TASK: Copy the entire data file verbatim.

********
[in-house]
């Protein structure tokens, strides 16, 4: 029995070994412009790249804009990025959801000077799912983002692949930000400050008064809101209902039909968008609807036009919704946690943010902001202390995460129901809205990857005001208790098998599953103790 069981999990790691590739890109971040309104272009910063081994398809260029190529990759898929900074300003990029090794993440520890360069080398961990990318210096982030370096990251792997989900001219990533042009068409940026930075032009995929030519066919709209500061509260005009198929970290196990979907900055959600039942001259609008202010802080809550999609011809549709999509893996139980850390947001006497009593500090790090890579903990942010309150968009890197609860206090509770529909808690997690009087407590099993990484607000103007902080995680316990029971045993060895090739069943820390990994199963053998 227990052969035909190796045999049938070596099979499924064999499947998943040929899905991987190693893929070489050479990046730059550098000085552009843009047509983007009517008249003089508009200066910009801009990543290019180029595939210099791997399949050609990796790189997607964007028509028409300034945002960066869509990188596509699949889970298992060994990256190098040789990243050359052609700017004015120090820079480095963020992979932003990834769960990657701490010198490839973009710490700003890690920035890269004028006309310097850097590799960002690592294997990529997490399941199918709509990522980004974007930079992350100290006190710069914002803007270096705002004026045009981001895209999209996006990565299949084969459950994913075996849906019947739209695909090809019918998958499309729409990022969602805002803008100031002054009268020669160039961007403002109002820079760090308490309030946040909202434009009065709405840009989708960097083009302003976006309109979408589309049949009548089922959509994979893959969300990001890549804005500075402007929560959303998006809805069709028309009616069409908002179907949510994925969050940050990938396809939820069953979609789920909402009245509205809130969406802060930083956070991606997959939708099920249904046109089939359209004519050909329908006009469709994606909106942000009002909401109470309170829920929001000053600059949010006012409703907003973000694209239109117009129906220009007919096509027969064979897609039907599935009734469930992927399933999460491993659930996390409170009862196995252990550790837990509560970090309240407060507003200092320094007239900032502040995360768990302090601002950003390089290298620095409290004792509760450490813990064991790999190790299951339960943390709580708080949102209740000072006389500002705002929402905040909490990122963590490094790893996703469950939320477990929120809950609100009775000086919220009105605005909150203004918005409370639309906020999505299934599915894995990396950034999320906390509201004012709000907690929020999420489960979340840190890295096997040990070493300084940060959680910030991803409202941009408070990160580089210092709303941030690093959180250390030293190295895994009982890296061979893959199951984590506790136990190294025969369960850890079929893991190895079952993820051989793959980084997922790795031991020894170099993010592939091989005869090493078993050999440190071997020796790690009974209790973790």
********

[in-house]
């Protein structure tokens, strides 16, 4: 029995070994412009790249804009990025959801000077799912983002692949930000400050008064809101209902039909968008609807036009919704946690943010902001202390995460129901809205990857005001208790098998599953103790 069981999990790691590739890109971040309104272009910063081994398809260029190529990759898929900074300003990029090794993440520890360069080398961990990318210096982030370096990251792997989900001219990533042009068409940026930075032009995929030519066919709209500061509260005009198929970290196990979907900055959600039942001259609008202010802080809550999609011809549709999509893996139980850390947001006497009593500090790090890579903990942010309150968009890197609860206090509770529909808690997690009087407590099993990484607000103007902080995680316990029971045993060895090739069943820390990994199963053998 227990052969035909190796045999049938070596099979499924064999499947998943040929899905991987190693893929070489050479990046730059550098000085552009843009047509983007009517008249003089508009200066910009801009990543290019180029595939210099791997399949050609990796790189997607964007028509028409300034945002960066869509990188596509699949889970298992060994990256190098040789990243050359052609700017004015120090820079480095963020992979932003990834769960990657701490010198490839973009710490700003890690920035890269004028006309310097850097590799960002690592294997990529997490399941199918709509990522980004974007930079992350100290006190710069914002803007270096705002004026045009981001895209999209996006990565299949084969459950994913075996849906019947739209695909090809019918998958499309729409990022969602805002803008100031002054009268020669160039961007403002109002820079760090308490309030946040909202434009009065709405840009989708960097083009302003976006309109979408589309049949009548089922959509994979893959969300990001890549804005500075402007929560959303998006809805069709028309009616069409908002179907949510994925969050940050990938396809939820069953979609789920909402009245509205809130969406802060930083956070991606997959939708099920249904046109089939359209004519050909329908006009469709994606909106942000009002909401109470309170829920929001000053600059949010006012409703907003973000694209239109117009129906220009007919096509027969064979897609039907599935009734469930992927399933999460491993659930996390409170009862196995252990550790837990509560970090309240407060507003200092320094007239900032502040995360768990302090601002950003390089290298620095409290004792509760450490813990064991790999190790299951339960943390709580708080949102209740000072006389500002705002929402905040909490990122963590490094790893996703469950939320477990929120809950609100009775000086919220009105605005909150203004918005409370639309906020999505299934599915894995990396950034999320906390509201004012709000907690929020999420489960979340840190890295096997040990070493300084940060959680910030991803409202941009408070990160580089210092709303941030690093959180250390030293190295895994009982890296061979893959199951984590506790136990190294025969369960850890079929893991190895079952993820051989793959980084997922790795031991020894170099993010592939091989005869090493078993050999440190071997020796790690009974209790973790």